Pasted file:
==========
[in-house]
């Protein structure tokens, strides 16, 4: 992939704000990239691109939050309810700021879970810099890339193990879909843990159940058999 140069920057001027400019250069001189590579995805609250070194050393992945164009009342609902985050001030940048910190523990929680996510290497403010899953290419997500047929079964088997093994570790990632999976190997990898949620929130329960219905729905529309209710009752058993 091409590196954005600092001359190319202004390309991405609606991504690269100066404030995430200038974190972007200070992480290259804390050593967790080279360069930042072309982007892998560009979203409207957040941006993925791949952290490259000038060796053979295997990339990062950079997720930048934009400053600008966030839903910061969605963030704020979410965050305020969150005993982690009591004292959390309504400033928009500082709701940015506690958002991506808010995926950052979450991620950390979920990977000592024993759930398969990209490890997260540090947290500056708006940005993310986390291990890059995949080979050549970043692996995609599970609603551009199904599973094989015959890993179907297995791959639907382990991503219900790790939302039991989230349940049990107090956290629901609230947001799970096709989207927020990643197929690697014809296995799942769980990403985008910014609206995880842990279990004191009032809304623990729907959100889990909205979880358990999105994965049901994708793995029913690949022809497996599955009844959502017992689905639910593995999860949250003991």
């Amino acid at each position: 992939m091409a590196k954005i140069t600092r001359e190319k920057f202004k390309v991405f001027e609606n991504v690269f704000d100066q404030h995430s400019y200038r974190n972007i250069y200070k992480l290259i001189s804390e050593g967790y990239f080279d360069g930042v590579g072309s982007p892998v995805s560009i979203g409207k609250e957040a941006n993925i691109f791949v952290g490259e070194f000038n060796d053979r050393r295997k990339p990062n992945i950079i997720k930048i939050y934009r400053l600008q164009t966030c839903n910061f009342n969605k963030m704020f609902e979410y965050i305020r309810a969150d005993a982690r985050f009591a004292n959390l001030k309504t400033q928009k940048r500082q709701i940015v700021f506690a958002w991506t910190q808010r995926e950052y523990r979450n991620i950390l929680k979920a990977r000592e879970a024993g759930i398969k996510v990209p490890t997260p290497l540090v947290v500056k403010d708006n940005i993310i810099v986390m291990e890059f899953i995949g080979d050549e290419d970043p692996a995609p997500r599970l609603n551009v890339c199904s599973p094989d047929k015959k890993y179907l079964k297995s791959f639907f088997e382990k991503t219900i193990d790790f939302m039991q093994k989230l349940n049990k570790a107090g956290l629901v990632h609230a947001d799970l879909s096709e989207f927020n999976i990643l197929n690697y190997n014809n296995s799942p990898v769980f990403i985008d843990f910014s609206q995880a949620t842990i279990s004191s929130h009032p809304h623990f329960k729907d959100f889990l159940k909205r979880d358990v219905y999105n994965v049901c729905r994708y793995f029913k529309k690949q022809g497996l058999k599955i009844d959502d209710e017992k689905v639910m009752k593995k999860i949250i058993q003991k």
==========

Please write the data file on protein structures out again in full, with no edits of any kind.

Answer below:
[in-house]
């Protein structure tokens, strides 16, 4: 992939704000990239691109939050309810700021879970810099890339193990879909843990159940058999 140069920057001027400019250069001189590579995805609250070194050393992945164009009342609902985050001030940048910190523990929680996510290497403010899953290419997500047929079964088997093994570790990632999976190997990898949620929130329960219905729905529309209710009752058993 091409590196954005600092001359190319202004390309991405609606991504690269100066404030995430200038974190972007200070992480290259804390050593967790080279360069930042072309982007892998560009979203409207957040941006993925791949952290490259000038060796053979295997990339990062950079997720930048934009400053600008966030839903910061969605963030704020979410965050305020969150005993982690009591004292959390309504400033928009500082709701940015506690958002991506808010995926950052979450991620950390979920990977000592024993759930398969990209490890997260540090947290500056708006940005993310986390291990890059995949080979050549970043692996995609599970609603551009199904599973094989015959890993179907297995791959639907382990991503219900790790939302039991989230349940049990107090956290629901609230947001799970096709989207927020990643197929690697014809296995799942769980990403985008910014609206995880842990279990004191009032809304623990729907959100889990909205979880358990999105994965049901994708793995029913690949022809497996599955009844959502017992689905639910593995999860949250003991």
């Amino acid at each position: 992939m091409a590196k954005i140069t600092r001359e190319k920057f202004k390309v991405f001027e609606n991504v690269f704000d100066q404030h995430s400019y200038r974190n972007i250069y200070k992480l290259i001189s804390e050593g967790y990239f080279d360069g930042v590579g072309s982007p892998v995805s560009i979203g409207k609250e957040a941006n993925i691109f791949v952290g490259e070194f000038n060796d053979r050393r295997k990339p990062n992945i950079i997720k930048i939050y934009r400053l600008q164009t966030c839903n910061f009342n969605k963030m704020f609902e979410y965050i305020r309810a969150d005993a982690r985050f009591a004292n959390l001030k309504t400033q928009k940048r500082q709701i940015v700021f506690a958002w991506t910190q808010r995926e950052y523990r979450n991620i950390l929680k979920a990977r000592e879970a024993g759930i398969k996510v990209p490890t997260p290497l540090v947290v500056k403010d708006n940005i993310i810099v986390m291990e890059f899953i995949g080979d050549e290419d970043p692996a995609p997500r599970l609603n551009v890339c199904s599973p094989d047929k015959k890993y179907l079964k297995s791959f639907f088997e382990k991503t219900i193990d790790f939302m039991q093994k989230l349940n049990k570790a107090g956290l629901v990632h609230a947001d799970l879909s096709e989207f927020n999976i990643l197929n690697y190997n014809n296995s799942p990898v769980f990403i985008d843990f910014s609206q995880a949620t842990i279990s004191s929130h009032p809304h623990f329960k729907d959100f889990l159940k909205r979880d358990v219905y999105n994965v049901c729905r994708y793995f029913k529309k690949q022809g497996l058999k599955i009844d959502d209710e017992k689905v639910m009752k593995k999860i949250i058993q003991k």